Lieutenant Colonel William Barret Travis, commander of the Texas regular army forces, was able to dispatch riders before the battle and as late as February 25, informing the Texas provisional government of his situation and requesting assistance. However, the Texas Army was not strong enough to fight through the Mexican Army and relieve the post. Colonel Fannin, commander of the Texas forces at Goliad, was forced to abort his relief march because he could not take his cannon with him.
Midway though the siege, 32 men from the town of Gonzales were able to make it through Mexican lines and join the defenders.
Before the battle, Santa Anna ordered that a red flag be raised indicating to the defenders that no quarter would be given. Several defenders who had not been killed in battle were captured and executed. Among its defenders were James Bowie (the leader of the militia forces), David Crockett, and William Barret Travis. Two dozen women and children, as well as two slaves at the Alamo, were released.
From Travis's dispatches, we have a poignant example of the Texan spirit. He wrote, "The enemy has demanded my surrender. I have answered their demand with a single cannon shot. I shall never surrender." For many, these brave words sum up what it means to be a Texan.
Later in the war, in the Battle of San Jacinto, Santa Anna's forces were defeated by the Texian troops of Sam Houston's army, who used the now-famous battle cry, "Remember the Alamo! Remember Goliad!" (Dingus, 1995).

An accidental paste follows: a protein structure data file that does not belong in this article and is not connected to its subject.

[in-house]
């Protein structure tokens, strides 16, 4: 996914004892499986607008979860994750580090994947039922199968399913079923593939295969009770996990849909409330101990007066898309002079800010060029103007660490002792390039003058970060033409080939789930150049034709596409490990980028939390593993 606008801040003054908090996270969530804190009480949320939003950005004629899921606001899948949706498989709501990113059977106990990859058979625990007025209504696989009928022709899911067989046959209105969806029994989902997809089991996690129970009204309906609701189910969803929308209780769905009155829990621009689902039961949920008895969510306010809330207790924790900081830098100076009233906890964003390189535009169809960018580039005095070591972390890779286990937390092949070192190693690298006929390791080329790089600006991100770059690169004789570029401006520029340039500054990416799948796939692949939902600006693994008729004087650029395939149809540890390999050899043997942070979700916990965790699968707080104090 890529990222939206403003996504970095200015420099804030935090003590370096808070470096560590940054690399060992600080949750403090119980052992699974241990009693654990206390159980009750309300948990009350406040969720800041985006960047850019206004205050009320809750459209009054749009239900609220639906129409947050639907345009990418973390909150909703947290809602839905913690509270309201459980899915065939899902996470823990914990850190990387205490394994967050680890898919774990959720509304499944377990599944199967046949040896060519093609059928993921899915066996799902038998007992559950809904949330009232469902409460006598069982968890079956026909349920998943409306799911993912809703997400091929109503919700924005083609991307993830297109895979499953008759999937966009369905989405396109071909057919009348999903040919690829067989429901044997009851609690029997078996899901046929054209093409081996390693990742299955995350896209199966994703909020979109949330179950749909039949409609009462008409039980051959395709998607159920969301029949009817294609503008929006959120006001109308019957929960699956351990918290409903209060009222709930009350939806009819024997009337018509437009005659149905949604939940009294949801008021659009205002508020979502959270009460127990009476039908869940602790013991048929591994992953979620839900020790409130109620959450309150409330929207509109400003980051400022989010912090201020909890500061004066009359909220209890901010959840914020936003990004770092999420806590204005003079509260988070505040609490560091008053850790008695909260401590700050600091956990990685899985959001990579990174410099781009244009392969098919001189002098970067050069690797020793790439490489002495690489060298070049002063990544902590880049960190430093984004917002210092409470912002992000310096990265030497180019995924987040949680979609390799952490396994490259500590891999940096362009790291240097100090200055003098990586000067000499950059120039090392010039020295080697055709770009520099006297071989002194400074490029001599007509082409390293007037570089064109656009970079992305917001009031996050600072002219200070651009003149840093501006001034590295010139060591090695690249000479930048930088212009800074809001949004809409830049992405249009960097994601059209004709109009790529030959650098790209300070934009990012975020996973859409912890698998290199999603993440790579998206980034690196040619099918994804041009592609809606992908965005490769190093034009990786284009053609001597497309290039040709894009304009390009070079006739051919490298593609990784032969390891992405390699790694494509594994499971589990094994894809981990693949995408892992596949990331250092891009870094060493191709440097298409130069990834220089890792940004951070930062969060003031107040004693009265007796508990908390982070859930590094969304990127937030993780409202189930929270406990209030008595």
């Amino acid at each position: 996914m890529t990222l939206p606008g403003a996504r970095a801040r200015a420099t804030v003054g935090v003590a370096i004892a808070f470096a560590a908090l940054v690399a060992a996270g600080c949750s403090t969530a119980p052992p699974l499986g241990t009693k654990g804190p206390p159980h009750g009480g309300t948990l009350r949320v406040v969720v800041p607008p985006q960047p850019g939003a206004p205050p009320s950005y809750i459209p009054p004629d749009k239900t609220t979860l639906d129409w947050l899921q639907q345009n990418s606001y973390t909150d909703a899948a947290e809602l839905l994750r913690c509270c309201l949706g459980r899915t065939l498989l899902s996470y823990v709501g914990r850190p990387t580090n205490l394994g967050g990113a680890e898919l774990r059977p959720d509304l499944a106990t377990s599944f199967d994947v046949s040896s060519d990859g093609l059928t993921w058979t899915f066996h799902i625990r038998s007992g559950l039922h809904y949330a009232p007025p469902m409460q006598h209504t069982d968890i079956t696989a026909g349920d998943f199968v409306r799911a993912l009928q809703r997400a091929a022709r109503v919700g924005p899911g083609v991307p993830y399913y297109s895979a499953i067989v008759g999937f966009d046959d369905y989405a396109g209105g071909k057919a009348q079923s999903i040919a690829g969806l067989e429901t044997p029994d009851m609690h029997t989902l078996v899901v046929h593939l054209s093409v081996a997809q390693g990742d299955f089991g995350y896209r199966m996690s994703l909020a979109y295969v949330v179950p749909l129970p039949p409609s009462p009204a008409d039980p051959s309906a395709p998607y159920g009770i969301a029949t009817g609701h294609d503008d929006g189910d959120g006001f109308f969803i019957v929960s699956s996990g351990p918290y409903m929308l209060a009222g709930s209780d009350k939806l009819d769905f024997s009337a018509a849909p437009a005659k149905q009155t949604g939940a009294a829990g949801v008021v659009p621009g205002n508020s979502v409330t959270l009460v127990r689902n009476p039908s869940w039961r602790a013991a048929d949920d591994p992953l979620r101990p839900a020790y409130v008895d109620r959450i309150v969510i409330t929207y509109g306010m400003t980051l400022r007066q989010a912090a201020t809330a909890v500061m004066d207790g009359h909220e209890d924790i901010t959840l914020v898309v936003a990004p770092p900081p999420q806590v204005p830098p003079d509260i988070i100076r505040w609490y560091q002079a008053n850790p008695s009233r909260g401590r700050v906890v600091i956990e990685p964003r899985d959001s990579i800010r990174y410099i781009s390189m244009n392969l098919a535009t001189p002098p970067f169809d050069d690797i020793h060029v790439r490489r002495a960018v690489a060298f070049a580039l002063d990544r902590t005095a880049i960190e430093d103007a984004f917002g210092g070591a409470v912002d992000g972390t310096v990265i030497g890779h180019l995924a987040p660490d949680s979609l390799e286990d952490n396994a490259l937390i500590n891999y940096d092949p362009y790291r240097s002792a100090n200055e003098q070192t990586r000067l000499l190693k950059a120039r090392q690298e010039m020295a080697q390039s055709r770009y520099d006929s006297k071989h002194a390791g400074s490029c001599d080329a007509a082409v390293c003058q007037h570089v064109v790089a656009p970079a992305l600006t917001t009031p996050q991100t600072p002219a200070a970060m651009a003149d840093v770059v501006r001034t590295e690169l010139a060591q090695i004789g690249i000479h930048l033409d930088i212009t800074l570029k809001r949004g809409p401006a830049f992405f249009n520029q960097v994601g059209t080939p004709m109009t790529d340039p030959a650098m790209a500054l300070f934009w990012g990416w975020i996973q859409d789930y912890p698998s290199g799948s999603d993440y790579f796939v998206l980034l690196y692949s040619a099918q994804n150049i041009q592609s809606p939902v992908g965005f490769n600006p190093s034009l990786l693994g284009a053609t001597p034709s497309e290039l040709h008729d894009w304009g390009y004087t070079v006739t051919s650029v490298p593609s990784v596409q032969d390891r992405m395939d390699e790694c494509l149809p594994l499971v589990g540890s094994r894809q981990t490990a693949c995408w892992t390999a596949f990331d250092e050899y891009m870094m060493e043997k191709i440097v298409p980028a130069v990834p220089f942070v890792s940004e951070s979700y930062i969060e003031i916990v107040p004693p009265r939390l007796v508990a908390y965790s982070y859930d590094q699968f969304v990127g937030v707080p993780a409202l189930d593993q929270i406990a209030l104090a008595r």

In the United States at the time, the siege of the Alamo was seen as a battle of American settlers against Mexicans, but many of the Mexican nationals in Texas (called Tejanos) in fact sided with the rebellion. The Tejanos wanted Mexico to have a loose central government which supported states' rights as expressed in the Mexican Constitution of 1824. One Tejano combatant at the Alamo was Captain (later Colonel) Juan N. Seguín who was sent out as a dispatch rider before the final assault. He later fought at the Battle of San Jacinto and became mayor of San Antonio. The city of Seguin is named for him.
Reports of the number of Mexican dead and injured vary from approximately 250 in the official Mexican account to 1,400 to 1,500 in later Texian accounts. Military experts familiar with warfare of the period believe there were approximately 200 Mexicans killed and 400 wounded.
183 Texian and Tejano bodies were found at the Alamo after the battle, though Santa Anna's official report stated 600 were found. Historians believe this to be a false claim. All but one of the bodies were burned by the Mexicans; the unburned body was that of Gregorio Esparza, who was buried rather than burned because his brother, Franciso Esparza, had served as an activo who fought with General Cos in the Siege of Bexar.
There is a tradition that Col. Travis drew a line in the sand with his sword and invited all those who were willing to stay, and presumably to die, to cross over the line. According to this story, all but one crossed the line. The one person cowardly (or intelligent) enough to leave was Louis "Moses" Rose , a French soldier who had fought under Napoleon before coming to Texas. After evading Mexican forces, Rose supposedly took shelter with the family of William P. Zuber to whom he told the story. Many years later, Zuber (or his son) published the well-known version of it.